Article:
Bhyve CPU topology
Commands: cpu-topology vm-cpu-topology vm-cpu-topology-tui
% cbsd cpu-topology % cbsd vm-cpu-topology vm-cpu-topology-tui % cbsd vm-cpu-topology-tui
Configuring and viewing the CPU topology of the bhyve virtual machine.
Adjustment of the CPU topology of virtual machines can be performed to improve the performance and optimization of computational operations, and in various tasks related to testing.
When virtual machines executing, it is important to understand that from the point of view of the hoster: the virtual processors of the virtual machine are the usual processes (in the case of bhyve, a separate vcpu is a thread in the hoster system).
It is assumed that the user has a minimal understanding of the work of CPU, memory and NUMA-domains. In addition, for effective configuration it is important to understand the type of activity and services of the OS of a particular guest. The most important is understanding the work of L1, L2 and L3 caches and the work of the processor with certain memory blocks.
Recall that L1, L2 cache is a cache for one core, whereas L3 and higher is a cache for the entire processor (socket).
By changing the topology of the guest operating system, you can define the various virtual processor configurations as the number of sockets, the number of cores per socket and their location, and the presence of hyper-threading.
For example, having 8 cores, you can configure them as:
- 1 socket (virtual process) with 8 core, without hyper-threading ( FreeBSD/SMP: 1 package(s) x 8 core(s) )
- 1 socket with 4 core, with HT ( FreeBSD/SMP: 1 package(s) x 4 core(s) x 2 hardware threads)
- 2 sockets with 2 core and HT ( FreeBSD/SMP: 2 package(s) x 2 core(s) x 2 hardware threads)
- 4 sockets with 2 core each ( FreeBSD/SMP: 4 package(s) x 2 core(s) )
As such, the configuration of the virtual machine topology does not affect the speed of the virtual machine itself:
The configuration data becomes important, in conjunction with the settings for binding the virtual machine cores to a particular group of physical server cores (set_affinity, cpu-pinning), as will be discussed separately. The aim of this article is to consider bhyve possibilities and work with its configuration through CBSD.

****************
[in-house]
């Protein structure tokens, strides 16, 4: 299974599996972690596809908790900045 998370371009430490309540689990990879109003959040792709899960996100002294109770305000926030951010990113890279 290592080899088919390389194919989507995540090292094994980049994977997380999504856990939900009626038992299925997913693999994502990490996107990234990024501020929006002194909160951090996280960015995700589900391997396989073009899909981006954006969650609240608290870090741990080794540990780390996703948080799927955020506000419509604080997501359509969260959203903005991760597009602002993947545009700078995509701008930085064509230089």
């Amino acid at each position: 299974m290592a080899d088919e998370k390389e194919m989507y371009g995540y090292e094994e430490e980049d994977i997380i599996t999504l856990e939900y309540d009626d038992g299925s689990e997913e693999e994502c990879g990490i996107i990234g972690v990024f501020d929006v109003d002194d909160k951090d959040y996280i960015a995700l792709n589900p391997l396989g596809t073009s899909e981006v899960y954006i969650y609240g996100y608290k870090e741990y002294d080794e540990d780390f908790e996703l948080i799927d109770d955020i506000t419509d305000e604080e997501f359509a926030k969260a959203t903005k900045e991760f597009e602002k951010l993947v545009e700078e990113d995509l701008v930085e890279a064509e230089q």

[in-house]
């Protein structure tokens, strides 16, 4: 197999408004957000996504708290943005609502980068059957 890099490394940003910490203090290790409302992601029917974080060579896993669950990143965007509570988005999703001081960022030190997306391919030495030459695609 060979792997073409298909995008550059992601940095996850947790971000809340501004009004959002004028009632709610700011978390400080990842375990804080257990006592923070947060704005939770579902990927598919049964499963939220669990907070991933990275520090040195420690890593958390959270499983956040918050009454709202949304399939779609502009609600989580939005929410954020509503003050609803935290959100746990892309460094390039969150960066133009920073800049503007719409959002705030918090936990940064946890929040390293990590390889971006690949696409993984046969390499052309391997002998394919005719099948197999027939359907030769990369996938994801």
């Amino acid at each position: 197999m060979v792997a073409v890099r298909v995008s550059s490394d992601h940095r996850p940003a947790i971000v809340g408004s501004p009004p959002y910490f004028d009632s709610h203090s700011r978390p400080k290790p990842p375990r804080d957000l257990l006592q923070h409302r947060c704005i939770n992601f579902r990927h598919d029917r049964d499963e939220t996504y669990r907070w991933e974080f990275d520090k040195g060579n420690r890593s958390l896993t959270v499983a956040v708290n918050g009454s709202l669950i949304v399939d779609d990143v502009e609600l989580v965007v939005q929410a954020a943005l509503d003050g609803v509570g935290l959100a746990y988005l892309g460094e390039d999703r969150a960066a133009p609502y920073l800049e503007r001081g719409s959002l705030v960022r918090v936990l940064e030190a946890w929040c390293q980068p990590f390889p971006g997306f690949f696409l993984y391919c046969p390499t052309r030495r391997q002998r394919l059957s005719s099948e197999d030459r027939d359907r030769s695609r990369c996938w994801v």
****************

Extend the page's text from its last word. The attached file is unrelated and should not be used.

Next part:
To view the current topology on the host side, use the command cbsd cpu-topology. In addition to information about the current system, you can see a schematic representation of the sockets and cores that serve virtual environments
If the virtual machine is bound to a particular core of the physical machine, you will see its name opposite the given kernel of a specific socket. If there are no bindings/pinning, all virtual environments will be opposite each core - since they do not have restrictions on the use of certain kernels and they can migrate than are required by the OS OS master:
A socket is directly a physical processor (package) on your motherboard. If the processor supports hyper-threading (and it is enabled), the virtual cores will be marked as THR
You can create any number of profiles for the topology. You can view their list using vm-cpu-topology:
You can delete or add new ones through the TUI command interface vm-cpu-topology-tui
Profile names must be unique and the application of this or that topology is performed through the command bset, bconfig. And also, the choice of topologies will be available when creating a virtual machine in bconstruct-tui: